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The use of focus groups in the development of the KIDSCREEN HRQL questionnaire

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Author: Detmar, S.B. · Bruil, J. · Ravens-Sieberer, U. · Gosch, A. · Bisegger, C.
Institution: TNO Kwaliteit van Leven
Source:Quality of Life Research, 8, 15, 1345-1353
Identifier: 239564
doi: doi:10.1007/s11136-006-0022-z
Keywords: Health · Adolescents · Children · Focus groups · HRQL questionnaire development · Qualitative research · Adult · Audio recording · Chronic disease · Cognition · Family functioning · Human experiment · Information processing · Peer group · Physical development · priority journal · School child · Social interaction · Adolescent Psychology · Attitude to Health · Child · Child Psychology · Europe · Female · Health Status · Humans · Male · Quality of Life · Questionnaires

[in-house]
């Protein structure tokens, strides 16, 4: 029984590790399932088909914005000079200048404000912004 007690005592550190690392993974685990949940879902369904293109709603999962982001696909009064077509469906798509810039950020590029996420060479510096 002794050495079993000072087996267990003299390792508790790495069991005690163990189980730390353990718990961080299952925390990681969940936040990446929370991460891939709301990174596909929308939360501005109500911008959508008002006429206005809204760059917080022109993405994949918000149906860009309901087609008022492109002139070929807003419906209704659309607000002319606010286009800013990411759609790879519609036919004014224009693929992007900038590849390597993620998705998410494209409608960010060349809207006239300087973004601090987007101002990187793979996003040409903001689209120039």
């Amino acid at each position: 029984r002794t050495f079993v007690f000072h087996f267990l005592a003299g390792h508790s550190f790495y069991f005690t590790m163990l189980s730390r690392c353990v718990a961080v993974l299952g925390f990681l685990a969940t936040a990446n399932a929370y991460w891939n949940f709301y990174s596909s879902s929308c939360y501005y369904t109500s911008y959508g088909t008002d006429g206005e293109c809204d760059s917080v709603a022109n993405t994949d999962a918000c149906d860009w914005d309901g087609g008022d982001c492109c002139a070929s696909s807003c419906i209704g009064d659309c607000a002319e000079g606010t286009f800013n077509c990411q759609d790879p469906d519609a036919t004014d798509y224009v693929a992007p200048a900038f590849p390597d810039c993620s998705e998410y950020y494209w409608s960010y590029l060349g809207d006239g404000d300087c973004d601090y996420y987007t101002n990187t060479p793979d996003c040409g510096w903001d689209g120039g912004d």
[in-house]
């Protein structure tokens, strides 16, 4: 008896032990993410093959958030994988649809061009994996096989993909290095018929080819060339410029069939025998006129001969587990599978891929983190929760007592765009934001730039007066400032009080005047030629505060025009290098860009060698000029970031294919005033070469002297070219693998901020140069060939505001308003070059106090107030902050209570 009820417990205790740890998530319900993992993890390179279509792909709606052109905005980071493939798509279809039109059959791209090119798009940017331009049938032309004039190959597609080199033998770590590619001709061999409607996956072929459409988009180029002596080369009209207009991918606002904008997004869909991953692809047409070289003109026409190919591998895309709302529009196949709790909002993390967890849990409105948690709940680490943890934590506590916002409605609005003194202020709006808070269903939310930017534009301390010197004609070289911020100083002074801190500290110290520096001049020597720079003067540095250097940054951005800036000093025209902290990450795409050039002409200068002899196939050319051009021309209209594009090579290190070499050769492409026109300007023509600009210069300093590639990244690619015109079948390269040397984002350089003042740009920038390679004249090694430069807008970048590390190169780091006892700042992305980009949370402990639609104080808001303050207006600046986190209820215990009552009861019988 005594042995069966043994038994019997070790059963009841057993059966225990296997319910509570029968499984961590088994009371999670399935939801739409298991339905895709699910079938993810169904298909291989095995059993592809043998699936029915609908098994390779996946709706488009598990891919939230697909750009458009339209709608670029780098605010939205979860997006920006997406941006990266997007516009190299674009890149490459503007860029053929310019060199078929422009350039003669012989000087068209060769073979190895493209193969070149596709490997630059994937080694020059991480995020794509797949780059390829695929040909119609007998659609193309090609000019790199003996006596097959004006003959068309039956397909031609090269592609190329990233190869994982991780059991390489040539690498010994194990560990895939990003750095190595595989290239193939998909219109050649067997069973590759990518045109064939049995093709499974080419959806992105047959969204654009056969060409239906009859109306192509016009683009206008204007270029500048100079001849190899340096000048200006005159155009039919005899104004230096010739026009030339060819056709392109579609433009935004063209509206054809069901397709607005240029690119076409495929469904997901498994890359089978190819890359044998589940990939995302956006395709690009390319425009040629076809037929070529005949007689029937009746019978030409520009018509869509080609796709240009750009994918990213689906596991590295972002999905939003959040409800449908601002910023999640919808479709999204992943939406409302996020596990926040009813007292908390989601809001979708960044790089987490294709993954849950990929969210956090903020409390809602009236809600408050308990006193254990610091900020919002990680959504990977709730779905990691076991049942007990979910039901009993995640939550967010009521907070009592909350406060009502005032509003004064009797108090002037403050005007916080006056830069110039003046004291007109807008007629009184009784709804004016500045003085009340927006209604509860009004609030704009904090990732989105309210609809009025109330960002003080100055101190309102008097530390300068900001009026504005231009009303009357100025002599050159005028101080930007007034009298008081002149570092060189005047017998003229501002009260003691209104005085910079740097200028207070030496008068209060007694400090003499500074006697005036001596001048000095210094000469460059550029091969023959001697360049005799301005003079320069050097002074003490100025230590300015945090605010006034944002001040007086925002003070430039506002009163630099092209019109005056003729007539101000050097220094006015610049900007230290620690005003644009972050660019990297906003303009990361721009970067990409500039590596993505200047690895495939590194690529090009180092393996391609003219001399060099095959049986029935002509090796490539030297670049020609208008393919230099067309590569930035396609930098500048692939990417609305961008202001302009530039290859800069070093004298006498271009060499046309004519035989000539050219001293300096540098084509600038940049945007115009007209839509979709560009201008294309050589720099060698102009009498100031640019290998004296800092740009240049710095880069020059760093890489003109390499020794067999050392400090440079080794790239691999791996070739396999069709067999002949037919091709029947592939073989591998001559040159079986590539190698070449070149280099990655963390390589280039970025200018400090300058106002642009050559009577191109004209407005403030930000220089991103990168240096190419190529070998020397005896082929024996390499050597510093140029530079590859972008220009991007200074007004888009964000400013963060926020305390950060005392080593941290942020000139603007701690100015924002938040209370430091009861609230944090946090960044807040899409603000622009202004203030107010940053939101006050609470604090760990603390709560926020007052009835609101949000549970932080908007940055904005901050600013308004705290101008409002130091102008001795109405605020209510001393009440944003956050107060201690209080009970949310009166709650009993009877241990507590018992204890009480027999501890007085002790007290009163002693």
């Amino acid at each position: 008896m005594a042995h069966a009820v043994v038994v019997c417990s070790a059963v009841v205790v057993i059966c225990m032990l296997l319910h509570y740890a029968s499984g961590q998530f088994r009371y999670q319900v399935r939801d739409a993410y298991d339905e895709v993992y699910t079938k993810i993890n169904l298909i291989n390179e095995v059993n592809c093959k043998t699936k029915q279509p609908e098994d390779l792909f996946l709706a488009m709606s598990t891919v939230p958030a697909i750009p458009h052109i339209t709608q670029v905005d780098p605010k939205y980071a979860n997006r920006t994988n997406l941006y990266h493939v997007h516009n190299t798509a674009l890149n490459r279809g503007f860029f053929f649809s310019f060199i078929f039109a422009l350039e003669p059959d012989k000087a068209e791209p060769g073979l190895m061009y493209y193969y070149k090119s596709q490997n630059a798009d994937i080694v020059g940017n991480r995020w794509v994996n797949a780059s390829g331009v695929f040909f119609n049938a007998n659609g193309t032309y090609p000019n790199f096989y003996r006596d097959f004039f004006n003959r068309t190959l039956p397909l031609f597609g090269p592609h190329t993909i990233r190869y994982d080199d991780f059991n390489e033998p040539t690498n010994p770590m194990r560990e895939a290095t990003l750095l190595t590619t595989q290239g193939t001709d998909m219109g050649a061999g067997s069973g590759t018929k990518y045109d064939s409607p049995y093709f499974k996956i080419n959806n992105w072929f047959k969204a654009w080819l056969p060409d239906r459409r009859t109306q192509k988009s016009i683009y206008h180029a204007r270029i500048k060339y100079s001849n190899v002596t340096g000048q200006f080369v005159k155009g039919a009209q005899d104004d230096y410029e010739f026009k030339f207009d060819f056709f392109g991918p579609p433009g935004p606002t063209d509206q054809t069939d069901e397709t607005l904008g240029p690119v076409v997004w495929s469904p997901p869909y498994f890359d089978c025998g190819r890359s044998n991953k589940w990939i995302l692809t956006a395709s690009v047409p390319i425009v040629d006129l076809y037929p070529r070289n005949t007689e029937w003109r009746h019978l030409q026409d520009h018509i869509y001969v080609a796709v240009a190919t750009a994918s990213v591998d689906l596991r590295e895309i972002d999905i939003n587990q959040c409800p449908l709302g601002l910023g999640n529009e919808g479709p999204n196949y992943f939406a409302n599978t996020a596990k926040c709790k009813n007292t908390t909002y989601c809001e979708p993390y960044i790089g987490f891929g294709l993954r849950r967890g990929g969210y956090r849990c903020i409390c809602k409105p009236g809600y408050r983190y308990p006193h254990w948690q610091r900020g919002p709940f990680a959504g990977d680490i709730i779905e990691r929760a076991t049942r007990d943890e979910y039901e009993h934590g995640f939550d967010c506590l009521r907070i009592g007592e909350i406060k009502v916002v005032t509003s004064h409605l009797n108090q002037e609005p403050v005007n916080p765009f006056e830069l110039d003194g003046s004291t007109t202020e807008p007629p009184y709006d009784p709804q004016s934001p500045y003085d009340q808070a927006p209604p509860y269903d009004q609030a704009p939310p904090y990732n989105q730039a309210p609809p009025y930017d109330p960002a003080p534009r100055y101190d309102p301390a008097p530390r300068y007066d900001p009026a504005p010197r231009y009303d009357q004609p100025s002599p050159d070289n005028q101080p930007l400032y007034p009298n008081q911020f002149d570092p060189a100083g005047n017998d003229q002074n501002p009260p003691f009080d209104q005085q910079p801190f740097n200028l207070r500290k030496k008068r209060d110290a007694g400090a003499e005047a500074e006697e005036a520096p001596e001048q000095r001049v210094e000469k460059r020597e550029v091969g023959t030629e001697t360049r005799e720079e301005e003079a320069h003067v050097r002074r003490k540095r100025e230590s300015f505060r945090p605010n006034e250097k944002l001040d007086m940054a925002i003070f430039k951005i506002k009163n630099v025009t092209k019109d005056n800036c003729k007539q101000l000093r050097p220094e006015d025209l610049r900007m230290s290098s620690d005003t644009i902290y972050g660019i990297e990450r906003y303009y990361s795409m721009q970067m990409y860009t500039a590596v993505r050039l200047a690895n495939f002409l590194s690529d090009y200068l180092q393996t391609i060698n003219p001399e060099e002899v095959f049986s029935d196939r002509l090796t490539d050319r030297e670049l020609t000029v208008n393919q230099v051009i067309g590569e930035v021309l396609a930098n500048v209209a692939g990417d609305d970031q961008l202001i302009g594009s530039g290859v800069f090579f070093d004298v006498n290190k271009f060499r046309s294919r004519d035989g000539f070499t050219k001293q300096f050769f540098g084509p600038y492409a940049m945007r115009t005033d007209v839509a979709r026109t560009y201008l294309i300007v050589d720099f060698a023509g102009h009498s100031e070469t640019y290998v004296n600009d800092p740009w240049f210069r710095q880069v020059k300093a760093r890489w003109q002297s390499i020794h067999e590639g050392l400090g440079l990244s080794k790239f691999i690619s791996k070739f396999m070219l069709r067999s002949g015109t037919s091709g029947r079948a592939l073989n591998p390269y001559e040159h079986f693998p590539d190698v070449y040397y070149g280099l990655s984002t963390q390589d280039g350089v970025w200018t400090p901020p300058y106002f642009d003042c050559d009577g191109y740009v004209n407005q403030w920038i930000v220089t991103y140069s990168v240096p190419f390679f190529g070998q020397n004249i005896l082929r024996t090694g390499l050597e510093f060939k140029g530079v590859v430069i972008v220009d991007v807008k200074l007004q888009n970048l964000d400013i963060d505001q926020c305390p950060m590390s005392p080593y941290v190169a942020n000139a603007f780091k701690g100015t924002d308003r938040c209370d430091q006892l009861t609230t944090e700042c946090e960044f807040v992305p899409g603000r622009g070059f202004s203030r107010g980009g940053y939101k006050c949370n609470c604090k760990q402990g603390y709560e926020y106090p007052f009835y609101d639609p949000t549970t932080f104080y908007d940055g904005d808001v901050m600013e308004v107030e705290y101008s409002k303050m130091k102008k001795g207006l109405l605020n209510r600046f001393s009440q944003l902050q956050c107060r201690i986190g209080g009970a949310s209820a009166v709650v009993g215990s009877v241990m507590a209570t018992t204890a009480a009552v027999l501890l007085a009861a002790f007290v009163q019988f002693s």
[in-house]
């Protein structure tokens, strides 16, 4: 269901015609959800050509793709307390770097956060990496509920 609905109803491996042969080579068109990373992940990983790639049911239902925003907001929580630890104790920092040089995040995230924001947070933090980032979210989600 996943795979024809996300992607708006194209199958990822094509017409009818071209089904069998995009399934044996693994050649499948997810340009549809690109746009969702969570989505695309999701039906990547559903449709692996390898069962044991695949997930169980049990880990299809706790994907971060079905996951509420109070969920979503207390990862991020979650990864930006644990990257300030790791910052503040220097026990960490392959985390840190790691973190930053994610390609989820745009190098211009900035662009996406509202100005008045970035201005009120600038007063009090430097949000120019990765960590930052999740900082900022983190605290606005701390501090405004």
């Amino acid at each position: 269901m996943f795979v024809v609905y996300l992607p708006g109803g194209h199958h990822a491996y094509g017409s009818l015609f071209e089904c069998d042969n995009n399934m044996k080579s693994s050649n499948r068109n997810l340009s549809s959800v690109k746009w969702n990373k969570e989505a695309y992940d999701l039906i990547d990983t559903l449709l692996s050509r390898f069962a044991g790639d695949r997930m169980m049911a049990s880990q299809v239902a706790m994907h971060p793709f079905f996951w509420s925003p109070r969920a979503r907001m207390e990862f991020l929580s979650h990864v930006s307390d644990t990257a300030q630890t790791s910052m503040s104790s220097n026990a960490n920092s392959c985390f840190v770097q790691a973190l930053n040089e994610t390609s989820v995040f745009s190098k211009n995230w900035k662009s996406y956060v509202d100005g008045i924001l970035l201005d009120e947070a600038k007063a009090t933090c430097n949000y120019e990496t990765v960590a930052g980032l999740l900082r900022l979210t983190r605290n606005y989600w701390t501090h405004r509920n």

There is increasing interest in the public health sector in the health-related quality of life (HRQL) of healthy children. However, most HRQL instruments are developed for children with a chronic illness. In addition, existing questionnaires are mostly based on expert opinion about what constitutes HRQL and the opinions and views of healthy children are seldom included. In the European project KIDSCREEN, a generic questionnaire was developed for children between the ages of 8 and 18 on the basis of children's opinions about what constitutes HRQL. Focus group discussions were organised in six European countries to explore the HRQL as perceived by children. There were six groups in each country, stratified by gender and age. The age groups were 8-9 years, 12-13 years, and 16-17 years, with 4-8 children in each group. Experienced moderators guided the discussions. The full discussions were audiotaped, transcribed and content-analysed. The discussions went smoothly, with much lively debate. For the youngest group, the most important aspect of their HRQL was family functioning. For both younger and older adolescents, social functioning, including the relationship with peers, was most important. Children in all groups considered physical and cognitive functioning to be less important than social functioning. These key findings were taken into account when designing the KIDSCREEN HRQL questionnaire for healthy children and adolescents, with more emphasis being placed on drawing up valid scales for family and social functioning. In addition, items were constructed using the language and lay-out preferred by the youngsters themselves. We conclude that focus groups are a useful way of exploring children's views of HRQL, showing that an emphasis should be placed on constructing valid social and family scales. © 2006 Springer Science+Business Media B.V.